A great source of dedication and experience, seniors can excel throughout the entire organization.
Surfing through the TV channels recently, I paused to watch a few minutes of the popular Antiques Road Show program. I was amazed at the value we place on antiques in this country, how they appreciate with time. Indeed, the older they get, the more they’re valued.
Certainly you’ll agree that we’ve all been guilty of trashing some pretty valuable items during house-cleaning occasions, be it old comic books, furniture and such. My guilt centers around discarding my father’s mortar, pestle and scales after he retired from the pharmacy business.
This set me to wondering about the “antique human assets” that we live and work with, how we should look at them in a whole new light. I know, the hair is thin and the torso isn’t; bifocals adorn wrinkled faces; and have you noticed the gait and memory aren’t quite as quick? On the flip side of that same record (whoops, dating myself again), the great majority of seniors have firsthand experience with events that most people have only read about. Their pride, discipline, work ethic and vast store of knowledge will wow you. They’ll show up on time, they’re eager to do a good job and they consider sick days merely as an added bonus.
Older is Wiser
Perhaps a few well known examples can set the stage for some personal favorites of mine.
Winston Churchill became England’s Prime Minister at age 66 and led his country through World War II, when he was well into his 70’s. Ronald Reagan restored pride in the U.S. in the 1980s while he, too, was in his 70’s. And Benjamin Franklin was Postmaster General at age 82.
So just when is it too late for older workers to keep achieving? Obviously, the answer comes on a case-by-case basis, but don’t be guilty of judging an old book by its dusty cover. I called my sister in Upstate, N.Y., last month and she answered the phone quite out of breath. Concerned, I said, “What’s wrong Pat?” She replied, “I just got off the ski slopes and had to run to get the phone!” Did I fail to mention Pat is 73? A major inspiration in my life, she’s a retired school teacher who went on to become a registered nurse at age 65. Eight years later, she still works full time and overtime, not because she has to but because she wants to.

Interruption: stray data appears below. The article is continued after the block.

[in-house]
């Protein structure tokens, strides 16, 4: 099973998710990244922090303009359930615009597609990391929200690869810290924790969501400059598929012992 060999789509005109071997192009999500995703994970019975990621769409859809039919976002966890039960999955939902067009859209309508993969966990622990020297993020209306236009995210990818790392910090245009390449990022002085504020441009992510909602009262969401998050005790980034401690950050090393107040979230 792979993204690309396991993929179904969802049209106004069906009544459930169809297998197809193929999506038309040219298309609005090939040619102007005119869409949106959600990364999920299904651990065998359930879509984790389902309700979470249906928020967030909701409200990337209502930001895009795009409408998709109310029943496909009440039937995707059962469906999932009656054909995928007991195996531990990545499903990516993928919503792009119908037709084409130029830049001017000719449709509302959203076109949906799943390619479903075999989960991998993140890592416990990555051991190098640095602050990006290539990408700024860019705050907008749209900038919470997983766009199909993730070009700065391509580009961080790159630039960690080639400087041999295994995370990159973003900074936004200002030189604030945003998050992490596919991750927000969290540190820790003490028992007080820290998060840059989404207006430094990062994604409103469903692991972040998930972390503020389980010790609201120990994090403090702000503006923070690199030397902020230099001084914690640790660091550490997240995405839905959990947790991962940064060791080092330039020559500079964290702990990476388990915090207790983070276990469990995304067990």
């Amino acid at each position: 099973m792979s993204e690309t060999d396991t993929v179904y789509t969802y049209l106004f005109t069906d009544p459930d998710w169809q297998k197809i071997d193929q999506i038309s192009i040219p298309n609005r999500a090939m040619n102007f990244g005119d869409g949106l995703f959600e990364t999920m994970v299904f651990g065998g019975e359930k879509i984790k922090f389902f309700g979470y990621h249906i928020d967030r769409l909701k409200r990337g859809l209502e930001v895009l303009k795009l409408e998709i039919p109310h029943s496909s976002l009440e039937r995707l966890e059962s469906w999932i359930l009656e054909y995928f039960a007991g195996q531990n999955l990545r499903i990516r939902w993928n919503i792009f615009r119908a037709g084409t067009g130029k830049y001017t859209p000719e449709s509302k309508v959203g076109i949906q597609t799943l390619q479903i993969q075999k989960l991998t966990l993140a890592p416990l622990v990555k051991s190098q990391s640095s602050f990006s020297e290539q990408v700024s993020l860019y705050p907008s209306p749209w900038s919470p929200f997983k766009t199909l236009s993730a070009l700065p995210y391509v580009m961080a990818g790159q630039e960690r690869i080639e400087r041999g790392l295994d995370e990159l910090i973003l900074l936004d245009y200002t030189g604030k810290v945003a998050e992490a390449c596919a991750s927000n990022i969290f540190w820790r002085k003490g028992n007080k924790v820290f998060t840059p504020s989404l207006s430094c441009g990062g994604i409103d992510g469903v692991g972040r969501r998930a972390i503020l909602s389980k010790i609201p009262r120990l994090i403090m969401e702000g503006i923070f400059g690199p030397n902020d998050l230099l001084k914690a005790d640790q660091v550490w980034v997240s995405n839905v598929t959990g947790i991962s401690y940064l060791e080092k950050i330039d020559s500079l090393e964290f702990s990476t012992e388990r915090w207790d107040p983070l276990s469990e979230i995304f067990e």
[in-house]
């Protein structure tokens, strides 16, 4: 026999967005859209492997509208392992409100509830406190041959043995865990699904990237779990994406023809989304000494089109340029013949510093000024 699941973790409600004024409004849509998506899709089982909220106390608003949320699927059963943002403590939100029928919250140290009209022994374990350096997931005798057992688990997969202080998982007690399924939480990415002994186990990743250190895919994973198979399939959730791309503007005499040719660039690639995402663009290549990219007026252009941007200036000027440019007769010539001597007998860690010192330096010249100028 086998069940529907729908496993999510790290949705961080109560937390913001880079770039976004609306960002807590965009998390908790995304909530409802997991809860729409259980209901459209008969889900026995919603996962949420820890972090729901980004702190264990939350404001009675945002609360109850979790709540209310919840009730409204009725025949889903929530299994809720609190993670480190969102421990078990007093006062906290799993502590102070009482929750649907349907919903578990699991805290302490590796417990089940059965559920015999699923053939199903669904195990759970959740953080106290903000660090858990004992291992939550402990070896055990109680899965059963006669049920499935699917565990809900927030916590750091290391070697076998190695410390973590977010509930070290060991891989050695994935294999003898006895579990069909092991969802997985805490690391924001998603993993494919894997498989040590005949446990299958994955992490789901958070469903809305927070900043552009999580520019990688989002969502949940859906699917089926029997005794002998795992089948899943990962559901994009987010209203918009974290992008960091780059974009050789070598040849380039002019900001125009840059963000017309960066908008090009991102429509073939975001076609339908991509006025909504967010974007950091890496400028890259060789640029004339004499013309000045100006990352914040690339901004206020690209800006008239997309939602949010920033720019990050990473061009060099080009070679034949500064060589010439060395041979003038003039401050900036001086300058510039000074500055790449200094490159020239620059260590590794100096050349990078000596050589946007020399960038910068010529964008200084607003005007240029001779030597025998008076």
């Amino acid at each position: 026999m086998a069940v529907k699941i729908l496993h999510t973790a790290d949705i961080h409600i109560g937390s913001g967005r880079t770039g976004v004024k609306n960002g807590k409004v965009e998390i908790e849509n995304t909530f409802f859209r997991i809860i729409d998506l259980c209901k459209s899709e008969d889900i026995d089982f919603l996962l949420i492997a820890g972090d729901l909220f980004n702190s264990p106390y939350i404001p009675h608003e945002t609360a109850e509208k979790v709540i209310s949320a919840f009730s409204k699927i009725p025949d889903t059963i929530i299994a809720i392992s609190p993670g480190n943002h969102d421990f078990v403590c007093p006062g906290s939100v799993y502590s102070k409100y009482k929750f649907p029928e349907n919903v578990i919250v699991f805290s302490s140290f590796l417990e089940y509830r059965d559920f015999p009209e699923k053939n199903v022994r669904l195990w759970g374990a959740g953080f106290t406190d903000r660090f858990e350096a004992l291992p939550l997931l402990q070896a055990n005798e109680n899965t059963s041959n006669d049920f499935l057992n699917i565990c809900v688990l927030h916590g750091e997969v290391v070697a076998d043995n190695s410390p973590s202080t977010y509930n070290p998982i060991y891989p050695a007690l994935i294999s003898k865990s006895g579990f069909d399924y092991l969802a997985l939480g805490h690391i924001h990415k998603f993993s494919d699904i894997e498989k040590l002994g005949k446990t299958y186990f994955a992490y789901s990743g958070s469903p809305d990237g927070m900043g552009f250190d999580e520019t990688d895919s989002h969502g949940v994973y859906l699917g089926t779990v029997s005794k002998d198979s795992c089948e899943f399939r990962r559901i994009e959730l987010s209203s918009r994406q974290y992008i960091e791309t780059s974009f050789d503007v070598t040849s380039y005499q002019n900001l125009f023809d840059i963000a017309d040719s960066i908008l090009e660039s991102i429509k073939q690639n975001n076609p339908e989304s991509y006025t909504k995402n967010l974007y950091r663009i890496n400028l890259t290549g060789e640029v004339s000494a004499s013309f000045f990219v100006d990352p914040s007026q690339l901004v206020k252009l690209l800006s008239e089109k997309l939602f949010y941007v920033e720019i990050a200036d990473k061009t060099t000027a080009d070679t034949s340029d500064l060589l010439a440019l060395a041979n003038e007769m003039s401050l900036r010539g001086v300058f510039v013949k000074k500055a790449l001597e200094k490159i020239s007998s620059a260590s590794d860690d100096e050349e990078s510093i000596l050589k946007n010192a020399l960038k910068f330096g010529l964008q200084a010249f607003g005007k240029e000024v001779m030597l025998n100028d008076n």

I work with a 73-year-old who has an absolute passion for improving our store image and who does an excellent job getting things done right. A great buddy of mine from my AMA days was named “Rookie of the Year” in his softball league at age 71. New York Association of Convenience Stores Hall of Famer Bob Seng, now in his 80’s and the subject of Convenience Store Decisions “Legends in Retailing” this month (see p. 20), is busy writing a book. He volunteers for SCORE and works part time to keep busy, and he remains as sharp as that proverbial tack.
The list goes on. In my eyes, the most amazing employee Wal-Mart has is an 81-year-old lady who takes care of the health-and-beauty section of a store in Georgia. She is amazingly spry and keeps the entire section flawless. My point by now is obvious. Take a minute to look around your company—or at your job candidates—and see if you don’t recognize a few antiques to appreciate. They’re dedicated, educated teachers committed to doing a great job. In other words, their presence is priceless.
Jim Callahan has more than 40 years experience as a convenience store and petroleum marketer. His Convenience Store Solutions blog appears regularly on CSDecisions.com. He can be reached at (678) 485-4773 or via e-mail at firstname.lastname@example.org.